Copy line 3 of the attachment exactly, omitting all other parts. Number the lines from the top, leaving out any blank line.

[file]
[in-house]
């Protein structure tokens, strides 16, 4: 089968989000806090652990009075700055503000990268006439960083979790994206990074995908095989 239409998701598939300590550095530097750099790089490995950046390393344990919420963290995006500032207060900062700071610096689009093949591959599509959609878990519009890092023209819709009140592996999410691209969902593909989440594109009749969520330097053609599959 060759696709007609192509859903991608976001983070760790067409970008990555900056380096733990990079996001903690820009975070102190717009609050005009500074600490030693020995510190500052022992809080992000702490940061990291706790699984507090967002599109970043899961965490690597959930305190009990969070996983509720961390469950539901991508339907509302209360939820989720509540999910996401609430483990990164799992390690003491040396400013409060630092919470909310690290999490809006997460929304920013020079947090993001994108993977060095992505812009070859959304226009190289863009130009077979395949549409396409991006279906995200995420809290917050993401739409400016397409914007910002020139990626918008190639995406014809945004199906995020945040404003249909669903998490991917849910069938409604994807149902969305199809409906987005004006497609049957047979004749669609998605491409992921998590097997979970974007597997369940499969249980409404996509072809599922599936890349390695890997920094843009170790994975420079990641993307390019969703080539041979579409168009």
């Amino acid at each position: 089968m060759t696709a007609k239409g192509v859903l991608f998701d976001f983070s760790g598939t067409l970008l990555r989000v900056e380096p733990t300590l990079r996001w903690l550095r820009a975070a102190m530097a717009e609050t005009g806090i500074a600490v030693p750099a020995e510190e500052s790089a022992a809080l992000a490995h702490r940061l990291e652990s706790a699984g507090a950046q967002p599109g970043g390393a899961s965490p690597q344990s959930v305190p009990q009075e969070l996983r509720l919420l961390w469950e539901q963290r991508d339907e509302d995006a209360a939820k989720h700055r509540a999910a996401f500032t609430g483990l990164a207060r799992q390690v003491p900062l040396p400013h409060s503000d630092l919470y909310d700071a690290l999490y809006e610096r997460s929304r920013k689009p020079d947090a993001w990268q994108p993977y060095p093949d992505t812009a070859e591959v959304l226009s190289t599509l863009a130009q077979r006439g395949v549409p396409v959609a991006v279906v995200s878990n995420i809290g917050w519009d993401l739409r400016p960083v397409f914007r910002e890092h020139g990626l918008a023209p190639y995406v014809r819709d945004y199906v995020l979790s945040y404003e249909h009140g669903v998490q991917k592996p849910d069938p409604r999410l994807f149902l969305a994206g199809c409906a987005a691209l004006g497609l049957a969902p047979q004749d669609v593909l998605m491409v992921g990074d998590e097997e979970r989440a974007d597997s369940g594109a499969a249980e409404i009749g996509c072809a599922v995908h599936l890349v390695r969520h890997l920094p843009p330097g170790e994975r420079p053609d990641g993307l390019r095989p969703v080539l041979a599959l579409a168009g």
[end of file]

């Amino acid at each position: 089968m060759t696709a007609k239409g192509v859903l991608f998701d976001f983070s760790g598939t067409l970008l990555r989000v900056e380096p733990t300590l990079r996001w903690l550095r820009a975070a102190m530097a717009e609050t005009g806090i500074a600490v030693p750099a020995e510190e500052s790089a022992a809080l992000a490995h702490r940061l990291e652990s706790a699984g507090a950046q967002p599109g970043g390393a899961s965490p690597q344990s959930v305190p009990q009075e969070l996983r509720l919420l961390w469950e539901q963290r991508d339907e509302d995006a209360a939820k989720h700055r509540a999910a996401f500032t609430g483990l990164a207060r799992q390690v003491p900062l040396p400013h409060s503000d630092l919470y909310d700071a690290l999490y809006e610096r997460s929304r920013k689009p020079d947090a993001w990268q994108p993977y060095p093949d992505t812009a070859e591959v959304l226009s190289t599509l863009a130009q077979r006439g395949v549409p396409v959609a991006v279906v995200s878990n995420i809290g917050w519009d993401l739409r400016p960083v397409f914007r910002e890092h020139g990626l918008a023209p190639y995406v014809r819709d945004y199906v995020l979790s945040y404003e249909h009140g669903v998490q991917k592996p849910d069938p409604r999410l994807f149902l969305a994206g199809c409906a987005a691209l004006g497609l049957a969902p047979q004749d669609v593909l998605m491409v992921g990074d998590e097997e979970r989440a974007d597997s369940g594109a499969a249980e409404i009749g996509c072809a599922v995908h599936l890349v390695r969520h890997l920094p843009p330097g170790e994975r420079p053609d990641g993307l390019r095989p969703v080539l041979a599959l579409a168009g």